N.S. school board reverses ban on `offensive' Christian T-shirt
By Sheila Dabu Nonato, Postmedia News May 4, 2012
A Grade 12 student who was suspended after wearing a T-shirt with a Christian slogan apparently deemed offensive by some teachers and students is no longer banned from wearing it to his Nova Scotia school.
The South Shore Regional School Board confirmed Friday that the student can wear the T-shirt when he returns to school on Monday and that discussions with students will begin that same day about ``expressing beliefs in a complex multicultural school environment.''
William Swinimer was suspended by his principal at Forest Heights Community School in Chester Basin, west of Halifax, for five days after he refused to stop wearing a T-shirt with the slogan ``Life is wasted without Jesus.''
In media reports, Swinimer vowed to return to school on Monday wearing the T-shirt, citing the right to freedom of expression under the charter.
A school-wide discussion with a board-appointed facilitator is planned for May 7 at the school.
``The discussions with students will include discussions of any slogans worn to school on Monday that express personal beliefs and how we discuss those that may be offensive to other students,'' said Supt. Nancy Pynch-Worthylake in an email to Postmedia News. ``Our focus will not be on discipline but rather on discussing and learning together.''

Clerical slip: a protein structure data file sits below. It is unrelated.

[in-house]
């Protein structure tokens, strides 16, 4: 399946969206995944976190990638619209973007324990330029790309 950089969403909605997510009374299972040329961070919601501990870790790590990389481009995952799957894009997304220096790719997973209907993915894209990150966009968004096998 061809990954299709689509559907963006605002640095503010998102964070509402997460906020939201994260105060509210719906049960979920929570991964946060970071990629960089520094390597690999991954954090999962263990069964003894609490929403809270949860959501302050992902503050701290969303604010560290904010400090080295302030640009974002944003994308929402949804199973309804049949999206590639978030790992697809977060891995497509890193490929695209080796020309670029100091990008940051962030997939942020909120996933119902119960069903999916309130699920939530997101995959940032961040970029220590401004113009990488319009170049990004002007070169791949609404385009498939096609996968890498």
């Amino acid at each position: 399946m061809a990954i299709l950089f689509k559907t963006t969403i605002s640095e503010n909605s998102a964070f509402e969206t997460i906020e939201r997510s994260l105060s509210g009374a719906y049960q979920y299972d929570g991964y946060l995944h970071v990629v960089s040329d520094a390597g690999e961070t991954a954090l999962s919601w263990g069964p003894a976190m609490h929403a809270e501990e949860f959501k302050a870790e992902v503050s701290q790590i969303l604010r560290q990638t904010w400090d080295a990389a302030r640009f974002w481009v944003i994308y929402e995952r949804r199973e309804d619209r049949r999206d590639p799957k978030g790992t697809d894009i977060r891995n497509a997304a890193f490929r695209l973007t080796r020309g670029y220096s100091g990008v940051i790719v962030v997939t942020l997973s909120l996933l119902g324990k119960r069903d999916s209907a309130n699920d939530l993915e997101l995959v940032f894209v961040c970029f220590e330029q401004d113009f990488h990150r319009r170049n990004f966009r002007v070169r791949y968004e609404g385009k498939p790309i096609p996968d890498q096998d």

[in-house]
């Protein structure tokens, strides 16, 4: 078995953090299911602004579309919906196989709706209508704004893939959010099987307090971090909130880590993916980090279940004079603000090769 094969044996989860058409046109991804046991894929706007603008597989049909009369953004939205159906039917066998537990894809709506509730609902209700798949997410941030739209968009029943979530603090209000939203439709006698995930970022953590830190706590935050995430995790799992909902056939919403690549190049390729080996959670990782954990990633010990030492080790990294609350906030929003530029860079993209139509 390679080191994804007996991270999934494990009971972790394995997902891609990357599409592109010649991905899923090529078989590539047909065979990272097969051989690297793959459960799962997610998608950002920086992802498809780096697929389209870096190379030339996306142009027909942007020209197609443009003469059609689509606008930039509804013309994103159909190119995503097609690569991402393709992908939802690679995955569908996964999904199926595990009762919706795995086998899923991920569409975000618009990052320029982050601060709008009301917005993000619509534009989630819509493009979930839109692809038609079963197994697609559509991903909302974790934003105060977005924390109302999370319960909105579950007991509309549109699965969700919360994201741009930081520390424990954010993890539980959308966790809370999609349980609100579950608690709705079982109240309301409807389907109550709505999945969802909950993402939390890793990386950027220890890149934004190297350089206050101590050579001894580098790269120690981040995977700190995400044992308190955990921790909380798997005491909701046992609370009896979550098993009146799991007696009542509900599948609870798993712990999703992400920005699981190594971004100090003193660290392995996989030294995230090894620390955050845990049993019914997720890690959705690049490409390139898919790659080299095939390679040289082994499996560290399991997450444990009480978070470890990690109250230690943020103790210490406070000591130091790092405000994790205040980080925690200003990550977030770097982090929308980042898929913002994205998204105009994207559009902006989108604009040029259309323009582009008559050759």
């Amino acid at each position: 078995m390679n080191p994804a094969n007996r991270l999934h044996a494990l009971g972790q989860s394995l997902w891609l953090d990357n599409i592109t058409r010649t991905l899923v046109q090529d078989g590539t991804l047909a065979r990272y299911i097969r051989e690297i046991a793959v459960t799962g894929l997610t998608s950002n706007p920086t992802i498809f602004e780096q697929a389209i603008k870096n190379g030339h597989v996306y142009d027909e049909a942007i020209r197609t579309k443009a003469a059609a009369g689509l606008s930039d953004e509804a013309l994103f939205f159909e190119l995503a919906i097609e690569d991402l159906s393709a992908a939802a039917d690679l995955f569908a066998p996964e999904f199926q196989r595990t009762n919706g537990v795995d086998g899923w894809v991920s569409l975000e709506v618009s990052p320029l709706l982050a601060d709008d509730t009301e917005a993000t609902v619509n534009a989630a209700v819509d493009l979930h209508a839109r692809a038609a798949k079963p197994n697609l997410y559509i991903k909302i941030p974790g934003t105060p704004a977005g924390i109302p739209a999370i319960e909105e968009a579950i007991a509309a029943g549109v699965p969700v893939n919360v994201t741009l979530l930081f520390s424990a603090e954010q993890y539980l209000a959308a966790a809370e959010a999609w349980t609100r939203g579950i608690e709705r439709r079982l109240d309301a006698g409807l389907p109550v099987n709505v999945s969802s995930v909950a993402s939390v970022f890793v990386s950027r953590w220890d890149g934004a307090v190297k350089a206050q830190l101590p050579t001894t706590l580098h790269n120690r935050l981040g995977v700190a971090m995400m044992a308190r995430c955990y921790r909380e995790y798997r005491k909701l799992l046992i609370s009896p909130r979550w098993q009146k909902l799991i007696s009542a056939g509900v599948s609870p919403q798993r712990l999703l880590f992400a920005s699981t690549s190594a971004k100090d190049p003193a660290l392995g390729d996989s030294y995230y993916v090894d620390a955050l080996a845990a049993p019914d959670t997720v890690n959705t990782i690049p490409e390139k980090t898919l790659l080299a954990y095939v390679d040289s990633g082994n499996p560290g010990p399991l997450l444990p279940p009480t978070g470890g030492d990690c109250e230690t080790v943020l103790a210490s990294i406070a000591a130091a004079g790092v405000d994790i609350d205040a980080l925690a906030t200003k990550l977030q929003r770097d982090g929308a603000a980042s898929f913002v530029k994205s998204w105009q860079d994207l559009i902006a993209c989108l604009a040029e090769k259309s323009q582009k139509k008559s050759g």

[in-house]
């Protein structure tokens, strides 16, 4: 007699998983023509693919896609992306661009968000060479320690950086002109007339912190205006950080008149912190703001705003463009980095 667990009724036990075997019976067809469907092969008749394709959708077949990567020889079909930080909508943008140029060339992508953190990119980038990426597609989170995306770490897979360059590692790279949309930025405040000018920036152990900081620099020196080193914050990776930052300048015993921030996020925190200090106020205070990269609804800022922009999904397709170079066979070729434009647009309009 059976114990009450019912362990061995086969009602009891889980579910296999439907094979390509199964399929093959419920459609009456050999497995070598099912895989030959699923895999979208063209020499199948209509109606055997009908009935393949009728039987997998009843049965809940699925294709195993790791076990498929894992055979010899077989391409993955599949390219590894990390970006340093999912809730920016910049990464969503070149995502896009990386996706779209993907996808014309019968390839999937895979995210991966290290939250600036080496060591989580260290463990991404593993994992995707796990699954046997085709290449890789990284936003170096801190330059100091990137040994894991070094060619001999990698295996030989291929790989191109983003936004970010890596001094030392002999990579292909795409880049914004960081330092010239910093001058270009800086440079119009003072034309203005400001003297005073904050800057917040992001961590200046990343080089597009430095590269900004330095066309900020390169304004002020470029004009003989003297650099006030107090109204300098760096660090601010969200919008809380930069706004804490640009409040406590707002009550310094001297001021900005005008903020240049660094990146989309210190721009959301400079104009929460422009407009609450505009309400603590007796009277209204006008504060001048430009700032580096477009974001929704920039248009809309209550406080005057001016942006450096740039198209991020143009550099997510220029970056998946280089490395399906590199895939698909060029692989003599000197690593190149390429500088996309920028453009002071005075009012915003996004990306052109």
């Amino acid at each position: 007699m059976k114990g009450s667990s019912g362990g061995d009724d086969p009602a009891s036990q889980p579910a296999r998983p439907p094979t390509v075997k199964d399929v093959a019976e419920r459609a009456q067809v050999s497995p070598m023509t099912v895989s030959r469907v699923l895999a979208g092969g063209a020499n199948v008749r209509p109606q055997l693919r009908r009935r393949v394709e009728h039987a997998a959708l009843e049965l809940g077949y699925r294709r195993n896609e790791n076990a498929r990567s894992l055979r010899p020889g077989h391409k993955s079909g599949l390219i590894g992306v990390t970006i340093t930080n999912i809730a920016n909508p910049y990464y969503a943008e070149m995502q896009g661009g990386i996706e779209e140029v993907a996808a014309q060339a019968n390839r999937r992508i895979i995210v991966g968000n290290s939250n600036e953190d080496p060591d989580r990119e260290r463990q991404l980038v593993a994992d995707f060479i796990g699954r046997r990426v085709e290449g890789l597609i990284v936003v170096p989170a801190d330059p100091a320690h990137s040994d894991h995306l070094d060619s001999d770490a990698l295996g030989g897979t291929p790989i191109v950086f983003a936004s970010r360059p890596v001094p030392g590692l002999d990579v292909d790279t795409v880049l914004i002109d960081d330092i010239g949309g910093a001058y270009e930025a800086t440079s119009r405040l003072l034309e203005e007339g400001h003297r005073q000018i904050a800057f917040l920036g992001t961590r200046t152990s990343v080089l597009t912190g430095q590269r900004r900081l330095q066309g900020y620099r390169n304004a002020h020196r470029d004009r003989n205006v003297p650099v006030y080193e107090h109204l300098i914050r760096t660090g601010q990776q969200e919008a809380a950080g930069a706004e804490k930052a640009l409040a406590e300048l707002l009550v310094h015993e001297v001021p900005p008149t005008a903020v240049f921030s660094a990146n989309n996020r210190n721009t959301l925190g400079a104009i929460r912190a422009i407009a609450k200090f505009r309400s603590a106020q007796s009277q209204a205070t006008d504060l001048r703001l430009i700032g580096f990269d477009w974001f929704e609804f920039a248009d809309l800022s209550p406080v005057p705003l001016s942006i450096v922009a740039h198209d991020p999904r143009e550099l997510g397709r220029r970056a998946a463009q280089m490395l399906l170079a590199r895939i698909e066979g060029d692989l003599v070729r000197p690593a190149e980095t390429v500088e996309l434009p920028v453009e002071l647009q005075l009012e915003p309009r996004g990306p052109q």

The board said interested students and their families are also invited Monday evening to have similar discussions ``on messaging that can be interpreted in a number of ways.''
According to the board, the discussion isn't really about the contested T-shirt but ``a broader discussion of how to express our beliefs in a respectful manner and how we deal with concerns about that message.''
In a previous interview, Pynch-Worthylake said the T-shirt was interpreted by some teachers and students at the school as a ``criticism of their beliefs.''
``While we may differ on the interpretation of a message, the priority is to provide an opportunity to learn how to express beliefs and concerns,'' she said in a Friday statement.
According to board policy, ``students may choose to wear clothing that embraces their beliefs. However, it is expected that students will not wear clothing with messages that may offend others' beliefs, race, religion, culture or lifestyle.''http://www.canada.com/school+board+reve ... story.html